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Pest Information

Yellow-bellied Sapsucker

Yellow-bellied Sapsucker

  • Latin Name: Sphyrapicus varius
  • Common Name: Yellow-bellied Sapsucker
  • Other Names: N/A

Pest Details


These are native birds in North America. The Yellow-bellied sapsucker occurs throughout most of Canada, all of the U.S., and south into Mexico.


The sapsuckers are a small group of woodpeckers, the most common and widespread of which is the Yellow-bellied sapsucker. Their name is given to them due to their diet of tree sap, which they access by drilling holes in the bark of selected trees. They also may gather insects that are drawn to the sap as well and feed these to their young during nesting season. The damage can be identified as small holes drilled in horizontal rows around the trunk, often with many of these rows occurring up and down that trunk. This may lead to reduced flow of nutrients within the tree and eventually to complete girdling. Damaged trunks and branches are severely weakened, increasing the chances for limbs to die and fall. Unlike other woodpeckers the sapsuckers do not “drum” on hard surfaces and tend not to drill into structural wood.


The distinctive Yellow-bellied sapsucker has a bright red patch on the forehead and on the male an additional red patch on the front of the neck. Both males and females have 3 black bars running front to back on the sides of the head, one above the eye, one from the eye to the shoulder, and the third running down onto the chest where it then forms a large black patch across the chest. The wings are patterned with white and black spots and bars and the belly is white to yellow with wavy brown bars.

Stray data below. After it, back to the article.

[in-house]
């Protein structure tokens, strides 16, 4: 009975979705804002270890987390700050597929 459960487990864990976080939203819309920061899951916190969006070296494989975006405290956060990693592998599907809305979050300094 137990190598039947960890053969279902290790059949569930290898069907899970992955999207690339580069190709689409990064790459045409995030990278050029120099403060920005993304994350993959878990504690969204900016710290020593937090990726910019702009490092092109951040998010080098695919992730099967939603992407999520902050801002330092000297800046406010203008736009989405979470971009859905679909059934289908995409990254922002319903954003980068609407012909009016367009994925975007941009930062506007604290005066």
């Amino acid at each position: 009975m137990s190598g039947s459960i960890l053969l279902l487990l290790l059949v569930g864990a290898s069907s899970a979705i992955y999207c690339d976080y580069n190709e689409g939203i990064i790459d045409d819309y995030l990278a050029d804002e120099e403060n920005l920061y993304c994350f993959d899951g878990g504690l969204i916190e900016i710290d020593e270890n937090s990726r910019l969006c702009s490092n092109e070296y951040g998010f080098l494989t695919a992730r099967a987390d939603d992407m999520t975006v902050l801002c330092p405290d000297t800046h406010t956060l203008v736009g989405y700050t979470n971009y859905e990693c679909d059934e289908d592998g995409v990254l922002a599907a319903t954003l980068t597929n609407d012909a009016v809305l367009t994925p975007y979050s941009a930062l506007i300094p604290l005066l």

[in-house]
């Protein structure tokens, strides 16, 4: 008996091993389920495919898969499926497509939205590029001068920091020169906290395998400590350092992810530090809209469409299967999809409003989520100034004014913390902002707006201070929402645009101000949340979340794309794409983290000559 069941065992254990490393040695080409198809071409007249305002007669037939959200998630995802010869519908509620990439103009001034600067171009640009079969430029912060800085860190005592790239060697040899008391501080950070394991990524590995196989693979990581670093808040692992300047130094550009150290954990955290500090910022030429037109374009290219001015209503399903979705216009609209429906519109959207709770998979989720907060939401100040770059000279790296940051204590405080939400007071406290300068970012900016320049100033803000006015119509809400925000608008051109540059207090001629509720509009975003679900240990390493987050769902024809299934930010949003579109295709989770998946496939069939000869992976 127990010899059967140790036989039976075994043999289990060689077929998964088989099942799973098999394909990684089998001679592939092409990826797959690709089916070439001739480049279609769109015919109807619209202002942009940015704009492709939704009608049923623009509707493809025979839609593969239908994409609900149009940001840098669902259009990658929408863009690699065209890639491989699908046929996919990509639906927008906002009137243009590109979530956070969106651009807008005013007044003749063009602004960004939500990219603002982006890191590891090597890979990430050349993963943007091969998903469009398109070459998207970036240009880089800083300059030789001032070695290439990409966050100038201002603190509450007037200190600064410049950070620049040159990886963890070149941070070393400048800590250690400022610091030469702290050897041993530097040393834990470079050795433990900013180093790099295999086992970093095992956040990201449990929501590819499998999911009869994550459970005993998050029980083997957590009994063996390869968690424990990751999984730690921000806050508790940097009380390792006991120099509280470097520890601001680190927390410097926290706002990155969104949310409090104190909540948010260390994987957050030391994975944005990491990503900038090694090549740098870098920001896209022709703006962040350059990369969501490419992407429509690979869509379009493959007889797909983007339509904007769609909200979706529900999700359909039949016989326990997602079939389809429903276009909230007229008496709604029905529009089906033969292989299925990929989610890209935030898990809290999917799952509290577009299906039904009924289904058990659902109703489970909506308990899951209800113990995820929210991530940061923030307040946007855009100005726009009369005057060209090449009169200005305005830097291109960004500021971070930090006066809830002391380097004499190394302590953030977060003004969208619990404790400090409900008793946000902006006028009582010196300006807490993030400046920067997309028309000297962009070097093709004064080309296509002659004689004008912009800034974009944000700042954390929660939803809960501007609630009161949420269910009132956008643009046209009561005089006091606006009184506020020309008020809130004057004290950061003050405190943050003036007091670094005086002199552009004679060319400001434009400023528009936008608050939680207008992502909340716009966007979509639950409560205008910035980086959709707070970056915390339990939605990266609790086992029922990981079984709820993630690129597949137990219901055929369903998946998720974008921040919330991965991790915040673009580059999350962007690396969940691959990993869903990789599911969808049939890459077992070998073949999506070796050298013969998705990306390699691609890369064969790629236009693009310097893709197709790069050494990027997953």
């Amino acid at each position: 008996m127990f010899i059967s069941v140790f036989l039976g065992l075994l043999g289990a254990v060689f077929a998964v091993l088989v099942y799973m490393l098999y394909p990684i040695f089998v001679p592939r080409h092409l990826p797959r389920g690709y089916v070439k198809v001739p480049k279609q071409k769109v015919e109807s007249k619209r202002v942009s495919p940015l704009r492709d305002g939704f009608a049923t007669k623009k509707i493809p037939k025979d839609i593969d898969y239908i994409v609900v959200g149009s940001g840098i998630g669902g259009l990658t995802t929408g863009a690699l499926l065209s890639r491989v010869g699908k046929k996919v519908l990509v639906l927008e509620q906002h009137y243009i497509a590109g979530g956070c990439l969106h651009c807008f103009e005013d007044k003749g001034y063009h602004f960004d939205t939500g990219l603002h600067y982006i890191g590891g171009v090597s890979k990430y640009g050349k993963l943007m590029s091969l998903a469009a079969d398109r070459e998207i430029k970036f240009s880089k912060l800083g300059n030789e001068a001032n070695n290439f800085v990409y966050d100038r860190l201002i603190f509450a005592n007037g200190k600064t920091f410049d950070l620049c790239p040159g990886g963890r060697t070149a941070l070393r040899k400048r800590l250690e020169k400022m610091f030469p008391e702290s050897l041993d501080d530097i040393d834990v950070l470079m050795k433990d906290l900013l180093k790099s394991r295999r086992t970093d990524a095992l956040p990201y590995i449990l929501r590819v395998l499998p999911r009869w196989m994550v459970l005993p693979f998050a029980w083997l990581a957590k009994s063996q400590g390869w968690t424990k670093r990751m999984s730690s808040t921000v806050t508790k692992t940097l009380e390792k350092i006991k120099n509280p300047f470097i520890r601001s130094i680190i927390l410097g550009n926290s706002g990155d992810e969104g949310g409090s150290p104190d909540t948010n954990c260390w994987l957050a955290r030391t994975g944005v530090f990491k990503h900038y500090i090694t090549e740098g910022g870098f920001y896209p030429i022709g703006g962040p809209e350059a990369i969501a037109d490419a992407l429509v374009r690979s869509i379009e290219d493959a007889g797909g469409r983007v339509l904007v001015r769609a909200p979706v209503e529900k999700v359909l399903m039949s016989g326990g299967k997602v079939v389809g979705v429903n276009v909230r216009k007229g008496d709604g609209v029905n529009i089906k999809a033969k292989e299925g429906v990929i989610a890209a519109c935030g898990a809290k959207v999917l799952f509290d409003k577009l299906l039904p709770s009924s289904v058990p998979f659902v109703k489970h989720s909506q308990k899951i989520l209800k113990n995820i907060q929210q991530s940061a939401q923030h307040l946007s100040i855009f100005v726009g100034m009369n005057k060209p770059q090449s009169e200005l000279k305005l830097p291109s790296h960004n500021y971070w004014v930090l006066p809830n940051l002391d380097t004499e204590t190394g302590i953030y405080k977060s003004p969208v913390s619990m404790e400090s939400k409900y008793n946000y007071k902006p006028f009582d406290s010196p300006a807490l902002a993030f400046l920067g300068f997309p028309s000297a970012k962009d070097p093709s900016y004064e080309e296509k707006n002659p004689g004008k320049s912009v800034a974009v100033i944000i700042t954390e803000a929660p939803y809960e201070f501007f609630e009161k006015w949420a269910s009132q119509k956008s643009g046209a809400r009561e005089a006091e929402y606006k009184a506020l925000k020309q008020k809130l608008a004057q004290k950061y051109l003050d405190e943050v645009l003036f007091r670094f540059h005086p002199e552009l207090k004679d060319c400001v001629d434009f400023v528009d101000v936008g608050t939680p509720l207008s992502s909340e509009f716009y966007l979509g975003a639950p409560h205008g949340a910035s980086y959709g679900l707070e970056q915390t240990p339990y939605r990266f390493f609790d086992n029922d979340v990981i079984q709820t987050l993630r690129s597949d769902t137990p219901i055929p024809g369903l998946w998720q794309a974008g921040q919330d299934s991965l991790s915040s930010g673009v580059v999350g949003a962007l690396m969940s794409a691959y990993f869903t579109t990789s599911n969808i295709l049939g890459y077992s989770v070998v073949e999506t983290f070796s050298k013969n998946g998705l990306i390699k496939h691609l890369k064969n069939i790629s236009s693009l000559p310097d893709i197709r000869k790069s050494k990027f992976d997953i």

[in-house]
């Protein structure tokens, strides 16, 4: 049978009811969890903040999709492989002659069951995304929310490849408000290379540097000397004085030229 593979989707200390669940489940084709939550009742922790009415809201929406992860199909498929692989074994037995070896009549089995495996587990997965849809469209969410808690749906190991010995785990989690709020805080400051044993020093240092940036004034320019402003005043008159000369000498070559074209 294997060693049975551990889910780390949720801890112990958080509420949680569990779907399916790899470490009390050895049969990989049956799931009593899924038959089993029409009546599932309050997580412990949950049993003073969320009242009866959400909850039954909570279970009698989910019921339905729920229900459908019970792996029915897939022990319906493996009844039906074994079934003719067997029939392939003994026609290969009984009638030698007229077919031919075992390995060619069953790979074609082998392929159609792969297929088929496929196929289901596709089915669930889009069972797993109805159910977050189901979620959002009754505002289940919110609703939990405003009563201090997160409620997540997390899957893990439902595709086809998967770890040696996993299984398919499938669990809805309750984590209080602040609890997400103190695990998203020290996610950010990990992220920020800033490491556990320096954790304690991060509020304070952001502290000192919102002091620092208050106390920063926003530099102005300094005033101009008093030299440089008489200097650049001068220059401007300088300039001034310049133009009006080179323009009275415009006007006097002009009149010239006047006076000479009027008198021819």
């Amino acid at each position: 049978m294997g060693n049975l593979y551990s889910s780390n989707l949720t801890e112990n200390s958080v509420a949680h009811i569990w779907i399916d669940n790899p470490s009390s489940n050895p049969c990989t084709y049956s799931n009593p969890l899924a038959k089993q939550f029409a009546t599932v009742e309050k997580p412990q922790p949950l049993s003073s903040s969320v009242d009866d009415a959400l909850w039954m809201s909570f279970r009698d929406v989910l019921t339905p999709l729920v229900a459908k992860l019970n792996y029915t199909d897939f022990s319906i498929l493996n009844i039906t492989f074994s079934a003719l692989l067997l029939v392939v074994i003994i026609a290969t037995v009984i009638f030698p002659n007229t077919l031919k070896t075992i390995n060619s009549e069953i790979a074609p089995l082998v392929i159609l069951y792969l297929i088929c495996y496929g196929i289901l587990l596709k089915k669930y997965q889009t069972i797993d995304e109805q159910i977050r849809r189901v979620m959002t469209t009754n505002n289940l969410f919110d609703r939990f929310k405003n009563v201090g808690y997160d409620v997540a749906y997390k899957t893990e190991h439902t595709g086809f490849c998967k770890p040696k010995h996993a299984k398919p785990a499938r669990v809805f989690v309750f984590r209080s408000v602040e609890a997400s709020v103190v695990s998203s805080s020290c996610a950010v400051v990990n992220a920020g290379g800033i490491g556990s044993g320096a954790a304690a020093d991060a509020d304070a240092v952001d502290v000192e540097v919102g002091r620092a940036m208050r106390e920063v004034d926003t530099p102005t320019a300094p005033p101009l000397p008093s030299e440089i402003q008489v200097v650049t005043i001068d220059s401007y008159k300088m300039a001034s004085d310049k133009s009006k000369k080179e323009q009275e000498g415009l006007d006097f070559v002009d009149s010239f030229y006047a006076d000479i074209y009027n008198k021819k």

Characteristicts Important to Control:

Woodpeckers are classified as migratory, non-game animals by the U.S. Fish and Wildlife Service and often further protected under state or provincial laws. They cannot be harmed without specific permission from regulatory and wildlife agencies and only then with good reason for doing so. For long term management exclusion is the preferred option, installing physical materials that prevent the birds from being able to drill into the trunks of valuable trees. This most often may be hardware cloth or burlap wrapped around the susceptible areas of the trunk and major branches. The birds will also concentrate on a favored tree, so leaving that tree available to them may reduce their attention on other trees nearby. Various kinds of fright devices may have a temporary effect to scare birds away, but the birds typically become accustomed to the devices and ignore them. Repellents, according to University resources, will be generally ineffective. Sticky repellents can be applied to valuable trees if they are not going to cause any other negative effects.

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